Football Short Story
Psychological
Out of Bounds, Jim Brown with Steve Delsohn (1989)
The Bronx, New York. Yankee Stadium. October, 1963. Winter is moving in. So are the New York Giants. And they're attacking my eyes.
I wasn't happy, wasn't quite surprised. Though you'll always find scared individuals, the preva­llent nature of the professional football player is that of a soldier of fortune. He's trained and willing to bust people up.
The Giants were sophisticated assassins. Maybe it was living in New York: guys like Frank Gifford, Jim Katcavage, Andy Robustelli, seemed hipper, classier, than the average guy in the NFL. I had big respect for the Giants. They were football intellectuals, the smartest team in the league. Also the most calculating. Other teams would have one or two thugs who'd randomly jump you, hit you in the head. New York did nothing helter-skelter. The Giants would determine, as a unit, who they were going to get, then go out and get him. I used to envision them in their dressing room: "Look, today we're gonna fuck up Jim Brown's eyes. And here's how we're going to do it."

Jim Brown runs against the Giants.
Loose rules. Hard men. Not a lot of cash. It made the old NFL a primitive place. I accepted the standard rough stuff, knew it was part of my sport. Still, the first time I carried the ball against the Giants, I knew something was up. We used to wear those two-bar masks; the bottom of the nose to just above the eyebrow was exposed. As I was going down my first carry, a guy stuck his hand inside my helmet, scraped my eyes. Next carry, my eye got hit by a forearm. As the first half went on, I guess the Giants got pretty blatant. Rosey Grier, their huge defensive end, started screaming at his own teammates: "WHAT THE HELL ARE YOU DOING THAT FOR?"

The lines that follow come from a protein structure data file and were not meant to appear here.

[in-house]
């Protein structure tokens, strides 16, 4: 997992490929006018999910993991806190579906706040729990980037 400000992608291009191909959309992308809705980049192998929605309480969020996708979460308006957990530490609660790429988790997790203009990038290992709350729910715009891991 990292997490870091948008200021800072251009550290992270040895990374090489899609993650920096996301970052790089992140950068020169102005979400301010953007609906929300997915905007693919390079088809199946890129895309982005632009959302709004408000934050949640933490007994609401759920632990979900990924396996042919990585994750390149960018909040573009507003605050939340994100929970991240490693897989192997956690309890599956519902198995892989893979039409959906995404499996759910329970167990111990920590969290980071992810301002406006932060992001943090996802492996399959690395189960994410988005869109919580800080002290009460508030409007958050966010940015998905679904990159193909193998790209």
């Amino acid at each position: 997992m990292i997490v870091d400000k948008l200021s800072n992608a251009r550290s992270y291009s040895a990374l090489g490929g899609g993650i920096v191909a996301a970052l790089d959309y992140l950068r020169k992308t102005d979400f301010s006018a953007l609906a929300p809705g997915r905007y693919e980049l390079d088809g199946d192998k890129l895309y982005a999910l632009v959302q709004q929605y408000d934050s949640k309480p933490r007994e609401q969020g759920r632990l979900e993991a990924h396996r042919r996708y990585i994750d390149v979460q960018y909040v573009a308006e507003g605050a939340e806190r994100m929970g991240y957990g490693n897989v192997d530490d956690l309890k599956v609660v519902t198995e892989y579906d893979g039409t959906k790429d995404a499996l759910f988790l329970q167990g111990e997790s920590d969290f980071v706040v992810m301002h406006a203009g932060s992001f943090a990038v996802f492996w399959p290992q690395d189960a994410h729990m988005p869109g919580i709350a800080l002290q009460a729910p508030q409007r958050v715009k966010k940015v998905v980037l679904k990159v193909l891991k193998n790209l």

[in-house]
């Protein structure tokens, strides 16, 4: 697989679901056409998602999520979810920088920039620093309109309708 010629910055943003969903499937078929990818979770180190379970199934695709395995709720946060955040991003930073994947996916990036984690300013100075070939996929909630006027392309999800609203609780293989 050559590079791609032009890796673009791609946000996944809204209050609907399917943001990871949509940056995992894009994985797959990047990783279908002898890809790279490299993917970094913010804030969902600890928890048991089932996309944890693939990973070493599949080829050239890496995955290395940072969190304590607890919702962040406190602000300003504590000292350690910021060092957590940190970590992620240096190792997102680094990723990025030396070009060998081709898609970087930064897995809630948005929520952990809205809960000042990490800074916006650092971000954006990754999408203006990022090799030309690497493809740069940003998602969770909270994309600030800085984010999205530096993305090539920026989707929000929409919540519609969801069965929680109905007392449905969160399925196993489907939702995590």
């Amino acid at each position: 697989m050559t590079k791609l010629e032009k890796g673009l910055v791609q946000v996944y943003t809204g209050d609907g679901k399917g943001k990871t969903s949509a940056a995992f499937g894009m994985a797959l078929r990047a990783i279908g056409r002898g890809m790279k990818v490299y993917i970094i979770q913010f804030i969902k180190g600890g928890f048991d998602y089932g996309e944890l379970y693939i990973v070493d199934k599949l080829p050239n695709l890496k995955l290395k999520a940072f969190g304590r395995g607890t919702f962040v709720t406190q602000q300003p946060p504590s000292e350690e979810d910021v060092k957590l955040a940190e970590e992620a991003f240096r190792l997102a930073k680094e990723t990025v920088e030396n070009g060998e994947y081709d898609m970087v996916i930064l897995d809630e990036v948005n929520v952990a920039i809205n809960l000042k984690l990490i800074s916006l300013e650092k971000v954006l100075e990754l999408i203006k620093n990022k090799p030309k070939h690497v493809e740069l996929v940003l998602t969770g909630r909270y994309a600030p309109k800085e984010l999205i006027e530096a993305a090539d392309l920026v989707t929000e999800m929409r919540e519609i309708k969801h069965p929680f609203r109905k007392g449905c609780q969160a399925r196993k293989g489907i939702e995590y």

Me and Rosey were real friends, the Giants knew it. I don't believe they sent him that morn­ing's memo.
Rosey even confronted the officials, told them his teammates were after my eyes. The offi­cials didn't call anything. I'm not singing the blues: in our era, that was not unusual either. The game was not remotely as commercial, the refs weren't out there to protect careers. Guys got away with serious mayhem.
For me that particular day, that presented a problem. In boxing, guy hits you in the groin, ref is dreaming about his chick, it's simple: you crack the other guy in the groin. To keep it semi-clean in football, you need the official, especially if you're a guy on offense, particularly a runner. A runner can't really retaliate, all he can do is go nuts, start a fight. Then his ass is ejected, the defense is grinning.
I came in at halftime against the Giants, sat by myself. It was a strange, memorable mo­ment. Time diffuses memory, and people today think it was all power, speed, and instincts. I did have those talents, but a major part of my edge was psychological. Normally, I was the one who messed with people's mind. Now the Giants had penetrated mine.
Sitting alone, I was thinking, Damn. Do these guys have me? Do I complain? Do I start a fistfight?
Have they broken my will?